We've pulled elements from adventure games, RPG games, and looked at a lot of handheld games. We didn't get hung up on labels with ST:TA. First and foremost, we wanted to create the greatest Star Trek game we were capable of making.

GT: Please tell us a bit about the level of control that players will have over their Starships and what variables they will be juggling before, during, and after combat.

Rantz Hoseley: Well obviously the player will have control over the navigation of the ship in a direct fashion. On both the PSP and the DS this is done on the D-Pad by using the left and right buttons to turn left and right respectively. The player also uses the D-Pad to control the throttle and ship speed, with the up button increasing and the down button decreasing the ship thrust. On the DS, everything can be controlled by the touchpad in addition to the D-pad as well.

In terms of turning, there has to be some degree of thrust allocated in order for the player to turn? this isn't asteroids. (laughs) You can't just spin in one place and fire at ships coming at you. The player also has multiple weapon types at his disposal. Ships have beam and projectile weapons that are race-specific. So in the case of the Federation ships, those would be Phasers and Photon Torpedoes. You have shields, the ability to hail other ships, the ability to scan ships and other things in sectors, and the ability to warp out to another location. Additionally, there are features such as cloaking which are specific to certain races and ships.

After each mission completion, the player is awarded points which they can then allocate to their crew before beginning the next mission in order to upgrade the crew's capabilities. In this way, the player's able to take some time and think about how to best allocate those points. They must decide whether it'd be better to allocate the limited points towards weapons officer's weapon accuracy or the chief engineer's hull repair speed. Which one does the player think will be needed the most in the upcoming missions?

GT: What ships will the player be controlling and engaging in battle?

Rantz Hoseley: In campaign mode there are 5 Federation ships and 5 Klingon ships that the player commands. However, as the player successfully progresses through the campaign they will encounter other ships. As they complete those missions, those ships become unlocked as player-usable ships in single-player skirmish mode as well as the two-player head-to-head mode. By the time the player completes the entire game, there are 30 ships available from multiple races such as the Federation, Klingon, Romulan, Orion, and Gorn.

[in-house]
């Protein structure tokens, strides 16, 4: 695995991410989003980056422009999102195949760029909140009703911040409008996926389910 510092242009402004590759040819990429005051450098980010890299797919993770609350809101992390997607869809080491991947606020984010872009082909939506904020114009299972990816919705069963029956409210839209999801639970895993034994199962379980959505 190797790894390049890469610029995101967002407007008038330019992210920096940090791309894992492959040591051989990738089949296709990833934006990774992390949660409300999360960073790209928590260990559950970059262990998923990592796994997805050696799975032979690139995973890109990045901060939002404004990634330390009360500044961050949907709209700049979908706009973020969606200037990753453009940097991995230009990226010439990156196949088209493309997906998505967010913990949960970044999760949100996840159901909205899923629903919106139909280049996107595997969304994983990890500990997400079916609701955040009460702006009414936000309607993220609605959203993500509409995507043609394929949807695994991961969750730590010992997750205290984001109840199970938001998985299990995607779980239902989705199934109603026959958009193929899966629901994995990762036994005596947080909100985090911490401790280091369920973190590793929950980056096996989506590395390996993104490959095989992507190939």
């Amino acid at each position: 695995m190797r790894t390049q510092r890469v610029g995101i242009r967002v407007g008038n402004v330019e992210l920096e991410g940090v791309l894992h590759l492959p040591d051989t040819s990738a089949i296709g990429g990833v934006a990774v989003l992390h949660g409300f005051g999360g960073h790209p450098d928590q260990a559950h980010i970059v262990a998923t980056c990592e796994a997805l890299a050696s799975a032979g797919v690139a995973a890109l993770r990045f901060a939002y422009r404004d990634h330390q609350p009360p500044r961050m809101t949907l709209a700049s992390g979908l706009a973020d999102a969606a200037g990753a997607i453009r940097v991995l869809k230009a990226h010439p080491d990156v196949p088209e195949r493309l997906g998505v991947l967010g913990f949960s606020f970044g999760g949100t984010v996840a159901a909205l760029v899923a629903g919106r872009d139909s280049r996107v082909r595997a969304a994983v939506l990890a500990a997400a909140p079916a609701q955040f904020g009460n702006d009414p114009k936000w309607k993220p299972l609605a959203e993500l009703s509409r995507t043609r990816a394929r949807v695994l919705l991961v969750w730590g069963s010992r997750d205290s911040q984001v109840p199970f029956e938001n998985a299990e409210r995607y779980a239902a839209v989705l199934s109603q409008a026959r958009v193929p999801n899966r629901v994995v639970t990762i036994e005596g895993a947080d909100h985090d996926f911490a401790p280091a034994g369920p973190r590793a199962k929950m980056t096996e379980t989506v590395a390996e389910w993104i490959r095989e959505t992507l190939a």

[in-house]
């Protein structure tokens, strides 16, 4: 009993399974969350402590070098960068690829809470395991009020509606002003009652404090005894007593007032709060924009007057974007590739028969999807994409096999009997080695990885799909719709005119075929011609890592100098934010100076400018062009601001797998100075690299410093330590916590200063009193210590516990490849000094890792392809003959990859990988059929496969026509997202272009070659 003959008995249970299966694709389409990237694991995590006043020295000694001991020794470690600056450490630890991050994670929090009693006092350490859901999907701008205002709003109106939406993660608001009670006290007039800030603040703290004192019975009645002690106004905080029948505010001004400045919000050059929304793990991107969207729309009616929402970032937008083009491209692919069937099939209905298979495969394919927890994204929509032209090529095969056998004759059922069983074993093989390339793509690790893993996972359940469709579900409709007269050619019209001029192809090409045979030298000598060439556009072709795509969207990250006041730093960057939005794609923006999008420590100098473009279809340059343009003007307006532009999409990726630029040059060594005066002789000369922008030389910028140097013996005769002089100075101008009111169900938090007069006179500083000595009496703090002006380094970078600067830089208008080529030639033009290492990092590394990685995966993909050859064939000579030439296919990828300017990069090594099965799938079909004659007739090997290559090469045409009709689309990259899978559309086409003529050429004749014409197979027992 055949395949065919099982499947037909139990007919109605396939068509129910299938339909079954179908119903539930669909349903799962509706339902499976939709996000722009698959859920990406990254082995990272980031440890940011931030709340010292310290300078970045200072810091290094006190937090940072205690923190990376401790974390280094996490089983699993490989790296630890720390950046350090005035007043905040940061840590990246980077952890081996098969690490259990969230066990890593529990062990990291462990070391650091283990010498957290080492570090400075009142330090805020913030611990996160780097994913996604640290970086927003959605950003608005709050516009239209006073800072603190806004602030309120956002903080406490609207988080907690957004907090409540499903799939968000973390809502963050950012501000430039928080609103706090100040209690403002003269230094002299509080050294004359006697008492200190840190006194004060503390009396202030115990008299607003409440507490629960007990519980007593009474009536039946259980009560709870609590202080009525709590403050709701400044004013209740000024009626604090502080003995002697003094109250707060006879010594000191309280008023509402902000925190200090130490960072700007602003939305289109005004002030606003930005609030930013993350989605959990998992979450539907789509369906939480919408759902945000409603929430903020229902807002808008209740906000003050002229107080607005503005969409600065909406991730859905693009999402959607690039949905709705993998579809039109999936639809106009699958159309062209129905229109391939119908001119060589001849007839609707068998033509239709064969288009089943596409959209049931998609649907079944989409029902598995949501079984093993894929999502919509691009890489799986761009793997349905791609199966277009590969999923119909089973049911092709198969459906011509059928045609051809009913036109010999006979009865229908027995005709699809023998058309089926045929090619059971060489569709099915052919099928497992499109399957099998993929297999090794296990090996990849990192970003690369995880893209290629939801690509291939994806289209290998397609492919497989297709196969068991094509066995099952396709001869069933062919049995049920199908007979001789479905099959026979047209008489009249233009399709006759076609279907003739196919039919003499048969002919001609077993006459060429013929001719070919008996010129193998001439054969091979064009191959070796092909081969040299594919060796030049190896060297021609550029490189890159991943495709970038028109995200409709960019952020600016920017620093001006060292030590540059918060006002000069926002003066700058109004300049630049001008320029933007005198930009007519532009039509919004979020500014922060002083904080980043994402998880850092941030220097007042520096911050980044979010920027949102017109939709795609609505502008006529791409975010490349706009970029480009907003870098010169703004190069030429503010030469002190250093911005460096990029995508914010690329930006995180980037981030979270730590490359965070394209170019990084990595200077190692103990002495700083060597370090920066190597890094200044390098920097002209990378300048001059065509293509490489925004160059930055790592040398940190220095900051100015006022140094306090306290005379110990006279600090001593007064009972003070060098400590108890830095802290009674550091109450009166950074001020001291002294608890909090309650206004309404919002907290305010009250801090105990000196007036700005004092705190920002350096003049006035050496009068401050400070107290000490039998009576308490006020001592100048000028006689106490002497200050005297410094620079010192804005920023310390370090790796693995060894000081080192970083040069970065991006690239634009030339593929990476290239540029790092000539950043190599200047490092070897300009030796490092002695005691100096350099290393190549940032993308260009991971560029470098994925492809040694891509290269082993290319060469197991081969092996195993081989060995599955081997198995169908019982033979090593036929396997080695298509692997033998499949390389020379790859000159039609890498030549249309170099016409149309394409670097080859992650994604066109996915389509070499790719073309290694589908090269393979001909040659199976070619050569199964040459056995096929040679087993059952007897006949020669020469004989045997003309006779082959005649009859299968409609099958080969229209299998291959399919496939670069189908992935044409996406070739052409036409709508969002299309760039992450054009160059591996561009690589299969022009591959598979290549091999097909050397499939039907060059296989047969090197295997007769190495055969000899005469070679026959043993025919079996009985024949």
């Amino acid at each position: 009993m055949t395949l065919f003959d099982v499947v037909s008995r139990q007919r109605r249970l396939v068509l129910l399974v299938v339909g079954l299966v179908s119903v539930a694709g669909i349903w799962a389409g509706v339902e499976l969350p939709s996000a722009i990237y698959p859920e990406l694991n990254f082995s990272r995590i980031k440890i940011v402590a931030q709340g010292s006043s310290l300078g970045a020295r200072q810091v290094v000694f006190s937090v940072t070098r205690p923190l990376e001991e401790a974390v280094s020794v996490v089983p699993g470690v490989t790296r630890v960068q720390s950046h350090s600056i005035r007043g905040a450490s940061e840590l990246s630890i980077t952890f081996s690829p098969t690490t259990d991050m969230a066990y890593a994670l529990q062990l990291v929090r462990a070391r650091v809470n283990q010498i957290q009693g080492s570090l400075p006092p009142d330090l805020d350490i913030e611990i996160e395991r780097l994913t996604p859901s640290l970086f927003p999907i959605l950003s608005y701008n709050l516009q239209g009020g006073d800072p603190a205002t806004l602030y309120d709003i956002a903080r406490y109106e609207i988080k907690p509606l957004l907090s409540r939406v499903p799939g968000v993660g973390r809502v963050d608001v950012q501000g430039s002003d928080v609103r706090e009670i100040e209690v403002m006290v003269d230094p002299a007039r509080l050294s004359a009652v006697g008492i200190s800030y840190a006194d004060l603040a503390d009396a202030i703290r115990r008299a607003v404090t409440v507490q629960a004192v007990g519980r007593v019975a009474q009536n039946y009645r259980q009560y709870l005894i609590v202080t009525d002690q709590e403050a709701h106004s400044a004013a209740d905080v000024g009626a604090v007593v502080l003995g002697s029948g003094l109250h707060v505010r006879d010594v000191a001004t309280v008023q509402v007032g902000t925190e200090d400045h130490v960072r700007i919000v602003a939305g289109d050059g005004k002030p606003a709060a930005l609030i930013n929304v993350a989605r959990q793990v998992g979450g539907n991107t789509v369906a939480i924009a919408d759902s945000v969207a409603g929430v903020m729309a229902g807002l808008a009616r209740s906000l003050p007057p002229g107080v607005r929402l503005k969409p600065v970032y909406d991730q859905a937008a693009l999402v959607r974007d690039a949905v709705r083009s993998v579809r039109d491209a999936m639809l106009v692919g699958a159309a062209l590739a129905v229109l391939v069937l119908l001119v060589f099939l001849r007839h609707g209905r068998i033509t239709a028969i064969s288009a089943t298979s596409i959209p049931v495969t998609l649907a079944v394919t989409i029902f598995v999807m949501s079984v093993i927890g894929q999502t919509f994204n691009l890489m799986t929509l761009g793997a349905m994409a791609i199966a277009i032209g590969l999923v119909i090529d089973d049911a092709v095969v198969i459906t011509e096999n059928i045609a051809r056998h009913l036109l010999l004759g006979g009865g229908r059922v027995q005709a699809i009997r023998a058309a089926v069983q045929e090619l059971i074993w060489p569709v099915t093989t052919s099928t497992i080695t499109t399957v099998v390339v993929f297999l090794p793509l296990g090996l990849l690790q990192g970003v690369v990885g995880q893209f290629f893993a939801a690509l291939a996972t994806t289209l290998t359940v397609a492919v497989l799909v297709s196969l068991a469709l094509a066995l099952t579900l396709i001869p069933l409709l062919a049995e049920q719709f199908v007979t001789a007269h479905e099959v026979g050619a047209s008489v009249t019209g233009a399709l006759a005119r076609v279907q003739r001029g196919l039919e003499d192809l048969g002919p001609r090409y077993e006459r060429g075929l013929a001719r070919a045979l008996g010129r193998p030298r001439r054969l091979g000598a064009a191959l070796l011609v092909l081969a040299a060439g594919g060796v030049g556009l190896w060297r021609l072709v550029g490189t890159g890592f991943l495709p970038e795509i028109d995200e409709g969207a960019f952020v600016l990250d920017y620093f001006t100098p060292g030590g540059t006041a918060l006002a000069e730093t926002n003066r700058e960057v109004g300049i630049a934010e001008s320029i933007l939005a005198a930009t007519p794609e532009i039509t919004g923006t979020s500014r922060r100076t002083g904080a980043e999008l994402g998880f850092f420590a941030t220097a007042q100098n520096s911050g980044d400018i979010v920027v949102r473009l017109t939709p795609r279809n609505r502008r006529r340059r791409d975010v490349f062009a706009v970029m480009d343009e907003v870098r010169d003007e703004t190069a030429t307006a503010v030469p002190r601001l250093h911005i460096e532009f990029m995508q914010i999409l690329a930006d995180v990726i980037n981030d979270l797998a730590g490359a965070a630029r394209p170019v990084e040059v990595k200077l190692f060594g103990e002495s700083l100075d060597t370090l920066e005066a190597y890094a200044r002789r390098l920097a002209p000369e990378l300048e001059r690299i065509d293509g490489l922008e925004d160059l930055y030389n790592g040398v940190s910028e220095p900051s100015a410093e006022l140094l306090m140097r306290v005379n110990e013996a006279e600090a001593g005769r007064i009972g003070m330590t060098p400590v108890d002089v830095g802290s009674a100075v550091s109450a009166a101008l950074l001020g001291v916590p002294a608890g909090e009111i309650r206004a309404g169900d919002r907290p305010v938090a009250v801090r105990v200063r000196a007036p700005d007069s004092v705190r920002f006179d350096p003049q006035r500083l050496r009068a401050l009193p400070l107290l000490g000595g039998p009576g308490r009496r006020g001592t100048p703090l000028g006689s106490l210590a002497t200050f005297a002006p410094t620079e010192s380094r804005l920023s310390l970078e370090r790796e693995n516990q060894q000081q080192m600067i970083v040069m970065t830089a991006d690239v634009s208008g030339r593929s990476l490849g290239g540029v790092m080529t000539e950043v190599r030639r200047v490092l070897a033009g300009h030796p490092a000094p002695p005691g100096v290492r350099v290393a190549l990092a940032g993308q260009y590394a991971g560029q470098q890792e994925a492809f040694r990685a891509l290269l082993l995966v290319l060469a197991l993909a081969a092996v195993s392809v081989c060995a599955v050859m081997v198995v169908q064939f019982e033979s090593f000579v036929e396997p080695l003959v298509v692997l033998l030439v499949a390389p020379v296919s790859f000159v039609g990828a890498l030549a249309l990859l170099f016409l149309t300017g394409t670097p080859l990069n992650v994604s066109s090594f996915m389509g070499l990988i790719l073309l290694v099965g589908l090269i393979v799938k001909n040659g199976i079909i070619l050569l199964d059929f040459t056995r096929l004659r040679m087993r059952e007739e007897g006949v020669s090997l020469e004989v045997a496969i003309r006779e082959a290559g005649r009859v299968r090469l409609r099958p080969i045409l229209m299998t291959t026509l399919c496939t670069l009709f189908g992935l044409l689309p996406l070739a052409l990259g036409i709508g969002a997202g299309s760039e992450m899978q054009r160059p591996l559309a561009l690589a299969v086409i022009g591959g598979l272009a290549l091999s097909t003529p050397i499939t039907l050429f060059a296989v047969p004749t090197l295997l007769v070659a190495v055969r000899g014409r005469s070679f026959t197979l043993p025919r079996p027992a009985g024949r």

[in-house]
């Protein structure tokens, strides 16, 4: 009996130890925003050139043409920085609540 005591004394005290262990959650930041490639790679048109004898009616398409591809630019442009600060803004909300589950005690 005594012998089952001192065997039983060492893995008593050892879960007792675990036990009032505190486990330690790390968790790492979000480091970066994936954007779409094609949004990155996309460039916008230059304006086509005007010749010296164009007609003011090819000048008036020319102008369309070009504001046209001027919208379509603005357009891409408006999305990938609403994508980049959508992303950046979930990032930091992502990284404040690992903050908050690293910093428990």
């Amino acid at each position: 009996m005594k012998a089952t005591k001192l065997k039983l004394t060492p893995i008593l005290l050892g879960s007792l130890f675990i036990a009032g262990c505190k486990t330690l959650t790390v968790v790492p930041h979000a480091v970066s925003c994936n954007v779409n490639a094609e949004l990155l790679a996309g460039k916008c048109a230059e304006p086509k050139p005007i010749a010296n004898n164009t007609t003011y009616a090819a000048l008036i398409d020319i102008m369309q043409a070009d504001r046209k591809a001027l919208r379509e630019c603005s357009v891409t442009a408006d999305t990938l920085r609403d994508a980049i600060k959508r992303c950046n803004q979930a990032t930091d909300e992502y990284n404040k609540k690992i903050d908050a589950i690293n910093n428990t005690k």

GT: In one of Quicksilver's classics, Star Trek: Starfleet Command, the objects in the vicinity of battles played a sizable strategic role. Will this also be the case with Tactical Assault and, if so, would you kindly give our readers a sense for the strategic opportunities that this system will provide gamers?

Rantz Hoseley: Objects in the playing field are definitely an element in Tactical Assault. Planets, space stations, bases, asteroids, and such are important tools for the player. They allow the player to set up maneuvers and blocking points. Anyone who's seen Wrath of Khan remembers Kirk using the planet to shield himself and his crew from detection and in the same way there are distinct advantages to being able to put a large foreign object between you and a wounded enemy while you swing around behind them.

GT: What will the DS and PSP versions of Tactical Assault offer players in the way of connectivity and multiplayer modes?

Rantz Hoseley: There is two person head-to-head multiplayer mode. That's the case for both the PSP and the DS version. Tactical Assault's ?WiFi' multiplayer is in local AdHoc mode, meaning you have to be in the same room with another player, no play over the internet is supported in this version for either the PSP or the DS.

In multiplayer, there's a Deathmatch mode, a Battlefest mode and a Battlefest Lite mode. In Battlefest mode, each player starts in their races' smallest ship, when you die you come back in the next sized ship and so on. Whoever runs out of ships first loses. There are 5 ships for each of the main races so this takes a bit of time but it's a lot of fun. Battlefest Lite is the same, except with the middle three ships.

GT: As for Tactical Assault's controls, how is gameplay across the PSP's and DS's distinctly different control layouts?